Building heights discussed again

The particulars of a broad stroke plan aimed at shaping Kelowna’s downtown brought a familiar conversation to Monday’s Kelowna city council meeting—can this city handle highrises?

According to a report that used the opinions of 41 charette participants, the answer is yes.

“Instead of maximum of 19, now policy would allow for 26 storeys on specific sites,” said Signe Bagh, the director of policy and planning at the City of Kelowna, explaining the results of the public planning meeting held earlier this month.

Bernard Avenue would allow for a height of four storeys, closer to the lake would be similar. Then, heights would rise to as high as 26 storeys moving back from the lake.

As has been the case in previous meetings, this finding was controversial among councillors.

Couns. Charlie Hodge, Michele Rule, Graeme James and Mayor Sharon Shepherd all expressed concerns, although it ultimately gained favour as an extremely rough draft which will come back to council for further revision.

“If I had my druthers it would be a bit different,” said Coun. Robert Hobson.

“In my view we have to accept higher buildings to get the type of density we need to develop our downtown.”



We encourage an open exchange of ideas on this story's topic, but we ask you to follow our guidelines for respecting community standards. Personal attacks, inappropriate language, and off-topic comments may be removed, and comment privileges revoked, per our Terms of Use. Please see our FAQ if you have questions or concerns about using Facebook to comment.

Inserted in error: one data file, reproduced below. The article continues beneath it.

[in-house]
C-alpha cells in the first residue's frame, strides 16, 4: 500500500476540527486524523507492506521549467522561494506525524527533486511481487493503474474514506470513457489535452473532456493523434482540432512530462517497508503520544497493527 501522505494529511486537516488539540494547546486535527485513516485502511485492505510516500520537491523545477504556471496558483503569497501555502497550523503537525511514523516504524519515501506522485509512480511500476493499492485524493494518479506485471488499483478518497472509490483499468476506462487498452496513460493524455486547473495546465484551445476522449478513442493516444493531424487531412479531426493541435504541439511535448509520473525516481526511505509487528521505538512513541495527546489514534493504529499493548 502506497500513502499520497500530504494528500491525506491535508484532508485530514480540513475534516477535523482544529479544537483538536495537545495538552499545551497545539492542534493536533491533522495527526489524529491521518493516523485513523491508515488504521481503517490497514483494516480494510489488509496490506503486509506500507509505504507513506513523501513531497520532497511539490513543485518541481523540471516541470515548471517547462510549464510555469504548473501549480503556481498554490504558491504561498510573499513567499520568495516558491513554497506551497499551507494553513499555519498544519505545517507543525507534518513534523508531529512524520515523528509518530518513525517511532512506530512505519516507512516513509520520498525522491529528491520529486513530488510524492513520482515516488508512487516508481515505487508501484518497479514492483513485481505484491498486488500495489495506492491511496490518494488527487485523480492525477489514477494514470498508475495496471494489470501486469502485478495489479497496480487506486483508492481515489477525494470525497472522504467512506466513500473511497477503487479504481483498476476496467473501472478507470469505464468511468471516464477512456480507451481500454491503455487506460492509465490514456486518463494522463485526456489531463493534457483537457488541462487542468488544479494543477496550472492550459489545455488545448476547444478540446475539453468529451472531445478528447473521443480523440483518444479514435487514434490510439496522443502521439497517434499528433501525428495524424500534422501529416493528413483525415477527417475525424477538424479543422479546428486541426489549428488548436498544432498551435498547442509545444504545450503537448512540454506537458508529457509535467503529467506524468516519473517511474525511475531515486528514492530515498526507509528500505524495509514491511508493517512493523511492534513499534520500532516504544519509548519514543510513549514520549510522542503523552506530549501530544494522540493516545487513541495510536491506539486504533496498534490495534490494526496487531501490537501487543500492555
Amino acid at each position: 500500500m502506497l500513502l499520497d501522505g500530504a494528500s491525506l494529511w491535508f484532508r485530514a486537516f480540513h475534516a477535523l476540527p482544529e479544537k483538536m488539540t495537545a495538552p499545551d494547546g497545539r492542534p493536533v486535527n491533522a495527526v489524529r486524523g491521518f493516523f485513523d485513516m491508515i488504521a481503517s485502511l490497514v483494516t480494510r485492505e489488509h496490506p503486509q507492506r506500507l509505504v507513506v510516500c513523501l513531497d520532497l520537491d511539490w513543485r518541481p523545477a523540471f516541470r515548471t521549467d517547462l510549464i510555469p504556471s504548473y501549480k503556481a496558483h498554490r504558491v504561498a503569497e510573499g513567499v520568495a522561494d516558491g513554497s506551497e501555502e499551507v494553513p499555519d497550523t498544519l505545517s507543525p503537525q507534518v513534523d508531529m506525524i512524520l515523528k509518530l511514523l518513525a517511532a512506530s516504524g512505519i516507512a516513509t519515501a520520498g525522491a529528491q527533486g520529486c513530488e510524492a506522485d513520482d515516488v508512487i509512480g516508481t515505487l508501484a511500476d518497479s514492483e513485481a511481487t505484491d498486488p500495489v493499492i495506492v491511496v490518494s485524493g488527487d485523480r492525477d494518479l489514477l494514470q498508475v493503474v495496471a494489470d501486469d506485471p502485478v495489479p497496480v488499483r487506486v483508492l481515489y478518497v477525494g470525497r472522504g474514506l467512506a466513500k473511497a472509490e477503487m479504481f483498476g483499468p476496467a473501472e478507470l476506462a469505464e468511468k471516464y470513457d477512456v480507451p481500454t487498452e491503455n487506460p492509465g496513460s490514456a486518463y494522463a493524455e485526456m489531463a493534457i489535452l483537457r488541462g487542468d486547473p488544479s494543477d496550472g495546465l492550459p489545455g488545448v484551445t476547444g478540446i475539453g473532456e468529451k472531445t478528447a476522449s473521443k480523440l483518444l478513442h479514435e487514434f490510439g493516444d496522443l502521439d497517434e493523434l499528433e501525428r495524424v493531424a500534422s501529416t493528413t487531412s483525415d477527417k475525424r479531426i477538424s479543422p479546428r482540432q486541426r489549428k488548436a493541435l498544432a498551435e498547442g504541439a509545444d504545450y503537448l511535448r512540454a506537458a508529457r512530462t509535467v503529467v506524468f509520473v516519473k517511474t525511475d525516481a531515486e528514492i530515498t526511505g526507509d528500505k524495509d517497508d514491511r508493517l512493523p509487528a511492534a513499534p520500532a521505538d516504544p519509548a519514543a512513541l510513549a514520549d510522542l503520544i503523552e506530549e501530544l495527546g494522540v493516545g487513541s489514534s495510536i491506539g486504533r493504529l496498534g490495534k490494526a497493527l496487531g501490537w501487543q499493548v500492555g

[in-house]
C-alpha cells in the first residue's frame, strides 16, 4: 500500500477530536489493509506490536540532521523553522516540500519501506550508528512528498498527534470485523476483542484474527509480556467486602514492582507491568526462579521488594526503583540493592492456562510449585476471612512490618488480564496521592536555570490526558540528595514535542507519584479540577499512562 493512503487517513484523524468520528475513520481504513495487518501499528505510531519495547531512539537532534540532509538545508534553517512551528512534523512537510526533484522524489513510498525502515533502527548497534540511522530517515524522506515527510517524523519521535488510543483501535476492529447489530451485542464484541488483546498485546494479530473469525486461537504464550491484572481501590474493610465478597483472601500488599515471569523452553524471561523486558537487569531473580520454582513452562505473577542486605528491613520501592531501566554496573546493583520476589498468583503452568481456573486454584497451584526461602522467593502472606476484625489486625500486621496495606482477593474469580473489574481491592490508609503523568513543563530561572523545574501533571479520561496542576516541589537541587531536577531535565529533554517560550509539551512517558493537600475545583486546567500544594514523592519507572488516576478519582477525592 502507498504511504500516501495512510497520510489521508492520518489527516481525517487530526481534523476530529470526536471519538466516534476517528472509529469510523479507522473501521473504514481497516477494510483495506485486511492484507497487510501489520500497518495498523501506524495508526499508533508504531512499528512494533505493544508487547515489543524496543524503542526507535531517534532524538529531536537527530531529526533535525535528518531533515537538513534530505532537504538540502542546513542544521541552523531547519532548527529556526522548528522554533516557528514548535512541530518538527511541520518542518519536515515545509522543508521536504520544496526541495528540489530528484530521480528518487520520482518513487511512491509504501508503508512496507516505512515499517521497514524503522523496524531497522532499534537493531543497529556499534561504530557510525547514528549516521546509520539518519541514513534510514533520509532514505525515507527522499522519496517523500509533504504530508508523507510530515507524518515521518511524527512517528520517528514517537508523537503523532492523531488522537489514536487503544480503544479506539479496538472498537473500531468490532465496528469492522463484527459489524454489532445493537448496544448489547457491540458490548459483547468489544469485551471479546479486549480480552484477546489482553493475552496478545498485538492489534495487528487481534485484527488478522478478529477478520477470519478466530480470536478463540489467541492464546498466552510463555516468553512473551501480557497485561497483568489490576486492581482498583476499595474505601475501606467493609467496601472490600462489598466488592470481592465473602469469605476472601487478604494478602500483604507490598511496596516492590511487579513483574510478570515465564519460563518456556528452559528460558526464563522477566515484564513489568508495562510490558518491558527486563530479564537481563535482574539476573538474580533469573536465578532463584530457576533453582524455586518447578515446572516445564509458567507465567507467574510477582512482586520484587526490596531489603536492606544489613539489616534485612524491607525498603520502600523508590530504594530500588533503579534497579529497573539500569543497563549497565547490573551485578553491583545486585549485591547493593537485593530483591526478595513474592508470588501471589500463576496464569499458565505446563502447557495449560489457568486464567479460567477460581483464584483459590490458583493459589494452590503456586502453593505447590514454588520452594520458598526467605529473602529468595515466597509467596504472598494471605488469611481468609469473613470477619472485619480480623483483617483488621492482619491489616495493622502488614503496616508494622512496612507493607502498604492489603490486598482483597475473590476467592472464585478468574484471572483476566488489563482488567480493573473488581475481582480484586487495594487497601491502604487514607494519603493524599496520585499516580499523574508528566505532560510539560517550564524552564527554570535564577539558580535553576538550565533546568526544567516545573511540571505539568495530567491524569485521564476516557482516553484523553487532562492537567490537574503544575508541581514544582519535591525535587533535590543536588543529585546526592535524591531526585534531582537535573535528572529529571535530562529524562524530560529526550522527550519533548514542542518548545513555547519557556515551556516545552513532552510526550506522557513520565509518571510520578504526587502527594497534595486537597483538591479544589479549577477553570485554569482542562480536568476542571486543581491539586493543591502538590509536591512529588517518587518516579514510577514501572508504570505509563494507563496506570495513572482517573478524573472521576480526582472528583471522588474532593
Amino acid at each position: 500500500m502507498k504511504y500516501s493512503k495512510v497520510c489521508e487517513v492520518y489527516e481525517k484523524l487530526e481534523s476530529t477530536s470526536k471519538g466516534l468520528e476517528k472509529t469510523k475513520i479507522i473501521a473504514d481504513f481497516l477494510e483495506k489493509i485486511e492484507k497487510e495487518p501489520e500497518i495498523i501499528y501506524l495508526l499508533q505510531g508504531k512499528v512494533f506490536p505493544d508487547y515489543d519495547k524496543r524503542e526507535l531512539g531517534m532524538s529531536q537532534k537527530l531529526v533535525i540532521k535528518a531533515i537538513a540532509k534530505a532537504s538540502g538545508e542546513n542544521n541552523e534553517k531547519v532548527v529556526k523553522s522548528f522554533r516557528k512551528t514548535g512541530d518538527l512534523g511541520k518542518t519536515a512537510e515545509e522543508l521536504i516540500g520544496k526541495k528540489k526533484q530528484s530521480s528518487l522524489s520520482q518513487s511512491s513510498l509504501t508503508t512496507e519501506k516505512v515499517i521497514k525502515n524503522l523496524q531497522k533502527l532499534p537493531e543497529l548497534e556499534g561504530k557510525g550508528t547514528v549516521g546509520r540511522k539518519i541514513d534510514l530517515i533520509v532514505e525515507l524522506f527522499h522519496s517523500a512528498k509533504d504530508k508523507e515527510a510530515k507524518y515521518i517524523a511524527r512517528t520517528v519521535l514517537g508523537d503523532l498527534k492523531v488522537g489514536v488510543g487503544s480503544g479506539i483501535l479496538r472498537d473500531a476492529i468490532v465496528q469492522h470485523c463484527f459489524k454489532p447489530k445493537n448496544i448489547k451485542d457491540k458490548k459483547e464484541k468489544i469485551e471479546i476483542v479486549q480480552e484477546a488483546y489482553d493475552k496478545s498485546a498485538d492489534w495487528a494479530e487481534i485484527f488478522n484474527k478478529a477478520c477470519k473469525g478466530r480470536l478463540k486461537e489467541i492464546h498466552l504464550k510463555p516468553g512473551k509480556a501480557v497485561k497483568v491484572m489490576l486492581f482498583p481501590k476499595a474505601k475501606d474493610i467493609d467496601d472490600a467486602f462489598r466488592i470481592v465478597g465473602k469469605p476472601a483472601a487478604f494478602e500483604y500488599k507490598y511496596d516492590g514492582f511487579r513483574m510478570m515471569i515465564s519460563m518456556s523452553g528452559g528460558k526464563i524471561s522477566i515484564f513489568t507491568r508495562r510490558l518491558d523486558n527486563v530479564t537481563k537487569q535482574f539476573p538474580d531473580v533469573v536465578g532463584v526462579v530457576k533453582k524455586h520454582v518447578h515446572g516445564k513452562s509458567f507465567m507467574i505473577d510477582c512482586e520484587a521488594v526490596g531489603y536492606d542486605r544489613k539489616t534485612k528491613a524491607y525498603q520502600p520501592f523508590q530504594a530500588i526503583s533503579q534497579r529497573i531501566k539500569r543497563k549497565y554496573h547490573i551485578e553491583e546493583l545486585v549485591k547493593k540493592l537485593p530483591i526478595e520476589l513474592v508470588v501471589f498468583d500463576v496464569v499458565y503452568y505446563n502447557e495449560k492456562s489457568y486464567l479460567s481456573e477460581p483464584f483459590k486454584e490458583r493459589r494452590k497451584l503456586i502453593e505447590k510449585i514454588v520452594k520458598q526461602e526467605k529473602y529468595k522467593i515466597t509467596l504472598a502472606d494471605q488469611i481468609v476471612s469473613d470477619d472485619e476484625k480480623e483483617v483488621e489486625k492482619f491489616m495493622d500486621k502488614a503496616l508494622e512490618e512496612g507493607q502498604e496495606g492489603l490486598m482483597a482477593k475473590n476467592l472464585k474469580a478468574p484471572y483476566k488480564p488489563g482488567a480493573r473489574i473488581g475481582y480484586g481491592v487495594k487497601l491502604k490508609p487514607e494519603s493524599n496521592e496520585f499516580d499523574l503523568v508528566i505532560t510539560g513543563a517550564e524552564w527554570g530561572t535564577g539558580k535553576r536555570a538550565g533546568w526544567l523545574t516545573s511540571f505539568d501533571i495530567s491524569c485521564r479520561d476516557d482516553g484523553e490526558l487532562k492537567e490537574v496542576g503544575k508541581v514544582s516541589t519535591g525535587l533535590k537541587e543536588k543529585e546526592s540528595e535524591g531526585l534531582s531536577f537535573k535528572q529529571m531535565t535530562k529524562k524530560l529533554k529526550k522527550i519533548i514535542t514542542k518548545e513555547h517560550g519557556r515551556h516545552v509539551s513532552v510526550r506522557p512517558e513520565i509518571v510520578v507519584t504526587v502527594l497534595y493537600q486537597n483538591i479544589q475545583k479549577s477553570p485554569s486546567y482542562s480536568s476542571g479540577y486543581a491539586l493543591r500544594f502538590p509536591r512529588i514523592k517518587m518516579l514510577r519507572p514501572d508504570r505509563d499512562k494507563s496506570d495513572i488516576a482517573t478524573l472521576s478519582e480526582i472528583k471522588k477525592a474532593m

You might like ...

Australian woman arrested in deaths of 8 children
Lava slows but still on track to hit Hawaii market
Magnotta jury to deliberate on weekend
Hack attack spurs call for more NKorea sanctions
Tsarnaev appears in court for 1st time since 2013
Hospital project: Pamela Porter pleads guilty
B.C.-only wines to come to some grocery stores
Surrey RCMP officer to stand trial on multiple gun charges
CP Holiday Train Puts on a Great show in Agassiz

Community Events, December 2014

Add an Event

Read the latest eEdition

Browse the print edition page by page, including stories and ads.

Dec 19 edition online now. Browse the archives.